This article originally appeared in the Friday Nov. 15, 2019 issue of the Progress Times.
Members from the Palmview Police Department and other law enforcement agencies gathered at the Palmview Parks and Recreation Gym last week to mourn a four-legged friend who was one of their own.
The life of K9 officer A’zeus, 14, was celebrated Friday, Nov. 8 nearly one month after he passed away from complications with arthritis that made him retire from the force two years ago. A’zeus was a veteran of the Palmview Police Department. His partner, Corporal Cosme A. Muñiz III and Muñiz’s wife, Gracie, delivered a white urn with his ashes to the ceremony.
“A lot of people say ‘he’s just a dog.’ He was the son I never had, the only one who understood me and never spoke back to me,” Gracie said at the ceremony. “I wanted him to be honored the way he deserved. He gave so much of himself to the community and state and his family.”
A’zeus was a Belgian Malinois who served the Palmview Police Department for 12 years who was used for narcotics detection, tracking suspect apprehension and officer protection, according to his bio.
Cpl. Cosme and his partner were often called out to assist in manhunts, searches for missing persons and assist in felony apprehensions and narcotics searches.
A’zeus participated in school presentations for career day and Red Ribbon Week in several school districts in the county. He received state and national recognition from numerous organizations such as the National Narcotic Detector Dog Association and the Texas Narcotic Officers Association.
“He was the perfect partner, I don’t know how I’m going to get another dog like that,” Cpl. Cosme said.
Cpl. Cosme remarked that life for him and A’zeus was difficult as Belgian Malinois dogs are naturally aggressive.
“Nobody wanted to deal with him because of how aggressive it was so I took it upon myself to start to feed him to introduce myself to him,” Cpl. Cosme recalled. “It was weird when I first took him home, my biggest fear was he’d bite one of my kids or wife so he had a muzzle on at all times for the first few weeks for their protection.”
Gracie admitted to being terrified of A’zeus when he first came home.
“When my husband first brought him home I told him, ‘That’s not a dog, that’s Cujo,’” Gracie said. “Little by little we’d feed him weenies to make him friendlier but none of our friends, family or coworkers could ever come to our house because he always had his guard up and we’d worry he’d attack them.”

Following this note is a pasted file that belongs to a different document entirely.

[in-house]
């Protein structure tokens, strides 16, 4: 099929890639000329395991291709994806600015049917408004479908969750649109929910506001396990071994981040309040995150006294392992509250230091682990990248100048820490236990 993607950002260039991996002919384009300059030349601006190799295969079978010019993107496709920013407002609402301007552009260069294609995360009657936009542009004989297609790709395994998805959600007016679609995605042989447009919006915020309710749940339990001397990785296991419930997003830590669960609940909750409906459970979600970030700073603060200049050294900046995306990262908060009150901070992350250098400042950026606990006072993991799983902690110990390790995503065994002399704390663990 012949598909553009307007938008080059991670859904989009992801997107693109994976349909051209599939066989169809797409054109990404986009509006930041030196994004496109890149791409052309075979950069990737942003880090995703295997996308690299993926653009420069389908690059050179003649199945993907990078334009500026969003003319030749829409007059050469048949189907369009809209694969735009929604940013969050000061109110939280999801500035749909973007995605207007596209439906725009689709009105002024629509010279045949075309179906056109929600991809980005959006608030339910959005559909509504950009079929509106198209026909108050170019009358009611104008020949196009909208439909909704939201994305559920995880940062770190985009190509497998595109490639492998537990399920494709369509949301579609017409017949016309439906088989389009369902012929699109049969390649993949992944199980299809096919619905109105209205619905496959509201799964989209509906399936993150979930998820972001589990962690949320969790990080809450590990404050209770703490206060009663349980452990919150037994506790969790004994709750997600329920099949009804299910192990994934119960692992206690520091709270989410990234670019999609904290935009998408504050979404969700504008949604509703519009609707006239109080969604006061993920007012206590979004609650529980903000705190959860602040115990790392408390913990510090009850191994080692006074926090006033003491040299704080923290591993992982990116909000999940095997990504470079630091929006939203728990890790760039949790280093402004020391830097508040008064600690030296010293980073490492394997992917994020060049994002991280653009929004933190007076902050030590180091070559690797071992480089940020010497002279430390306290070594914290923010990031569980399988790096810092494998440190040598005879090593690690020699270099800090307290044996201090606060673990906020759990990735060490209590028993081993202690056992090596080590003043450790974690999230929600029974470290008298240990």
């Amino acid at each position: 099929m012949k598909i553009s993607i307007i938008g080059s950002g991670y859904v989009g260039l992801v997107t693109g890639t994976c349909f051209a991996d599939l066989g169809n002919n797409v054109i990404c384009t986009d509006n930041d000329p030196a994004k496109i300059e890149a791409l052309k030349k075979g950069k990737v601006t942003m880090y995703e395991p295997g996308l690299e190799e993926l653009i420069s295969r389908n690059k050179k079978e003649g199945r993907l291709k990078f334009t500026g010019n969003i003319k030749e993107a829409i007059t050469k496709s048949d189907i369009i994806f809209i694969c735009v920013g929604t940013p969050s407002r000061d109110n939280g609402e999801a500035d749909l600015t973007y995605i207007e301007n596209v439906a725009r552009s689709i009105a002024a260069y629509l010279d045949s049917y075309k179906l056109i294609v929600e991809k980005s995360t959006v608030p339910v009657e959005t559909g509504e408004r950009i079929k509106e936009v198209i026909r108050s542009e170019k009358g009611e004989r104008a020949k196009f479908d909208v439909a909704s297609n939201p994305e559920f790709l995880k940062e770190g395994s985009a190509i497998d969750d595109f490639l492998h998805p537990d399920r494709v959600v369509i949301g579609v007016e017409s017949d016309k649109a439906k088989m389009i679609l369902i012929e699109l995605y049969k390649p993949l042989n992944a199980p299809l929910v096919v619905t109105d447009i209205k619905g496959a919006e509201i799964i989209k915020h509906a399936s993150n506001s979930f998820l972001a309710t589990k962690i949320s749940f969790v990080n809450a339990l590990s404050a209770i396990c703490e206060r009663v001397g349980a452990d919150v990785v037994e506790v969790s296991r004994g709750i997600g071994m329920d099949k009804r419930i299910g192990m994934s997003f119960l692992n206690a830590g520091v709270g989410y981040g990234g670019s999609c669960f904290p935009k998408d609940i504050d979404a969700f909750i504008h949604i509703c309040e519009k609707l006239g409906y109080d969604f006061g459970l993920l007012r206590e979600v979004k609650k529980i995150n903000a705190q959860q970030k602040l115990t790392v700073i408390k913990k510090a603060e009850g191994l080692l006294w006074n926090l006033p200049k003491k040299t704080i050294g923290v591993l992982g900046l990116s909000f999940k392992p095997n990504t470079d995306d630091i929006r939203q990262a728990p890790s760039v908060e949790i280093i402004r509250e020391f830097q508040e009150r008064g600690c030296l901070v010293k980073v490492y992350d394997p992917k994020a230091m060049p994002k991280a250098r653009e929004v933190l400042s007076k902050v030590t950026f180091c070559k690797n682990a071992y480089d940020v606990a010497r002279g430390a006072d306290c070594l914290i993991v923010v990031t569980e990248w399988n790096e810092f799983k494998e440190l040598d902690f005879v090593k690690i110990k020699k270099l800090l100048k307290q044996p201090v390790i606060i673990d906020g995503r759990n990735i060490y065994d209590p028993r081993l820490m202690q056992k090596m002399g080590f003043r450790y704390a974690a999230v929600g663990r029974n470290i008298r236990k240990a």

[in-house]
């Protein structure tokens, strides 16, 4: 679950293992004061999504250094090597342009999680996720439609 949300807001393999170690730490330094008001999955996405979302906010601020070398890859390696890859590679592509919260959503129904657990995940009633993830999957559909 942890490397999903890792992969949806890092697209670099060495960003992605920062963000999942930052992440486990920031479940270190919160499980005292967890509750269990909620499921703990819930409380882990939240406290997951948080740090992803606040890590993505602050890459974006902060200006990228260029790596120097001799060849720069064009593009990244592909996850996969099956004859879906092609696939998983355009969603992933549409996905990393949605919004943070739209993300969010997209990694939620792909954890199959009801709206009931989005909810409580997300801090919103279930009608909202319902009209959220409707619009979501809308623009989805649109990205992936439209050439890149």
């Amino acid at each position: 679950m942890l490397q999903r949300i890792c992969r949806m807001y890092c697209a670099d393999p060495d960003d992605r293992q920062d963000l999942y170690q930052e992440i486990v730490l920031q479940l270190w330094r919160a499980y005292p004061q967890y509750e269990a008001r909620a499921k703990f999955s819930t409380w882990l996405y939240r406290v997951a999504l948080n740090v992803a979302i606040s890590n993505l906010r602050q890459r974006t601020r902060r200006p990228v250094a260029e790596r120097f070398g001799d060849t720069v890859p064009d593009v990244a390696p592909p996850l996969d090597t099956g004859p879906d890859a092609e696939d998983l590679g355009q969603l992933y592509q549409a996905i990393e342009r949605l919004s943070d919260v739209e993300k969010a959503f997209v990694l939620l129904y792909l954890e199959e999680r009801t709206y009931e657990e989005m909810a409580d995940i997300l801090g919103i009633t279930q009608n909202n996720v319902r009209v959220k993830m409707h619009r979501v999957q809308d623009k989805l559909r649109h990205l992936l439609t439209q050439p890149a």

Alisha Peña, Cpl. Cosme’s oldest daughter, also recalled fearing A’zeus when he joined the family.
“Any time we dropped something near the kennel, we knew it was lost because we were too scared to get it back,” Pena said. “We didn’t think we’d get attached to him because he was an attack dog and we ended up falling for him. We showed him affection and he grew to love us and love getting belly rubs from us all and cuddling us. He loved the attention. We were there till his last breath, we didn’t think it would happen. It’s like loving a sibling. We lost a brother.”
In 2017, A’zeus retired from the force due to arthritis and stayed at home, which Gracie said bonded the two.
“He was the only security system I needed,” Gracie said in her eulogy. He was my protector, my baby, my everything.”
A’zeus’ arthritis was worsened when he was given new medication that he had a negative reaction to, leading to organ failure.
“The vet told us it was up to us to put him down or not. I was selfish and begged them to delay it and the vet said he’ll only get worse,” Gracie tearfully said. “We knew he didn’t have long so we made that tough decision to put him down.”
A’zeus passed away surrounded by his partner, Gracie and Peña on Oct. 8. As part of his memorial last week, K9 officers walked up to an altar containing Azeus’ urn, vest, awards and favorite toys to salute him alongside their canine partner.
“He was always there for me and I was there for him,” Cpl. Cosme said. “His favorite thing to do was patrol work,” he said in his eulogy. “He would be ready to work the minute he would see me put on this uniform. He would wait for me at the door barking, sitting and saying, ‘Let’s go, time to go find the bad guys.’ The hardest and most difficult decision of my law enforcement career was the day I had to say goodbye to my partner and longtime companion.”
Javier Solis, a deputy with the Hidalgo County Sheriff’s Office, served as the masters of ceremony for A’zeus’ memorial service. He spoke of the importance to recognize K9 officers for their work and sacrifice.
“They work 40 to 60 hours a week and doesn’t stop there,” Solis said. “They go home with you and protect you there. At all times, officers spend more time with their dog than their families. They are officers, the forgotten heroes of law enforcement who deserve everything any officer with a badge receives.”